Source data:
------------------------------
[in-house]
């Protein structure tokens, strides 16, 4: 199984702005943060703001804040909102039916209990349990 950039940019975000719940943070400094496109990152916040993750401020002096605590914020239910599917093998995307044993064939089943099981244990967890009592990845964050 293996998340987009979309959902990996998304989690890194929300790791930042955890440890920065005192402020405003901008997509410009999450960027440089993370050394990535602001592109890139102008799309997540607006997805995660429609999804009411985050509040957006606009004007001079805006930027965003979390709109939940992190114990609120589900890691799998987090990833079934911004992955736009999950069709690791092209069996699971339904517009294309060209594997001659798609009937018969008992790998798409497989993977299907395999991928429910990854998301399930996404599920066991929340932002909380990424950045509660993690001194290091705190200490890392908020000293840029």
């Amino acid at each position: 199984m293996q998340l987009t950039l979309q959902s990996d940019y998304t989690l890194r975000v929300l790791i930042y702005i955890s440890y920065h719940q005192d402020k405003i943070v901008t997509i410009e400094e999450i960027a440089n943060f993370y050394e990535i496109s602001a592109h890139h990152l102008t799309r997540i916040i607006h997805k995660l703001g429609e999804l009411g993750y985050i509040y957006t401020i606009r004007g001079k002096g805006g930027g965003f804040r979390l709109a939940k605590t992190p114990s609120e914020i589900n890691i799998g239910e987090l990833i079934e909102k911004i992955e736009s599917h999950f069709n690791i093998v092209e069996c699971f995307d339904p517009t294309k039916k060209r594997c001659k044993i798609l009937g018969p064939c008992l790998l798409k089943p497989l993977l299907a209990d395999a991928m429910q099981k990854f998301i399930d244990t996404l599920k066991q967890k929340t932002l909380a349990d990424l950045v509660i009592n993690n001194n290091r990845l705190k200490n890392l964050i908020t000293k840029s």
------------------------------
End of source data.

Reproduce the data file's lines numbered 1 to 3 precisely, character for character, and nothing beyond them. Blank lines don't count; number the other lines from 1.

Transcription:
[in-house]
């Protein structure tokens, strides 16, 4: 199984702005943060703001804040909102039916209990349990 950039940019975000719940943070400094496109990152916040993750401020002096605590914020239910599917093998995307044993064939089943099981244990967890009592990845964050 293996998340987009979309959902990996998304989690890194929300790791930042955890440890920065005192402020405003901008997509410009999450960027440089993370050394990535602001592109890139102008799309997540607006997805995660429609999804009411985050509040957006606009004007001079805006930027965003979390709109939940992190114990609120589900890691799998987090990833079934911004992955736009999950069709690791092209069996699971339904517009294309060209594997001659798609009937018969008992790998798409497989993977299907395999991928429910990854998301399930996404599920066991929340932002909380990424950045509660993690001194290091705190200490890392908020000293840029």
């Amino acid at each position: 199984m293996q998340l987009t950039l979309q959902s990996d940019y998304t989690l890194r975000v929300l790791i930042y702005i955890s440890y920065h719940q005192d402020k405003i943070v901008t997509i410009e400094e999450i960027a440089n943060f993370y050394e990535i496109s602001a592109h890139h990152l102008t799309r997540i916040i607006h997805k995660l703001g429609e999804l009411g993750y985050i509040y957006t401020i606009r004007g001079k002096g805006g930027g965003f804040r979390l709109a939940k605590t992190p114990s609120e914020i589900n890691i799998g239910e987090l990833i079934e909102k911004i992955e736009s599917h999950f069709n690791i093998v092209e069996c699971f995307d339904p517009t294309k039916k060209r594997c001659k044993i798609l009937g018969p064939c008992l790998l798409k089943p497989l993977l299907a209990d395999a991928m429910q099981k990854f998301i399930d244990t996404l599920k066991q967890k929340t932002l909380a349990d990424l950045v509660i009592n993690n001194n290091r990845l705190k200490n890392l964050i908020t000293k840029s």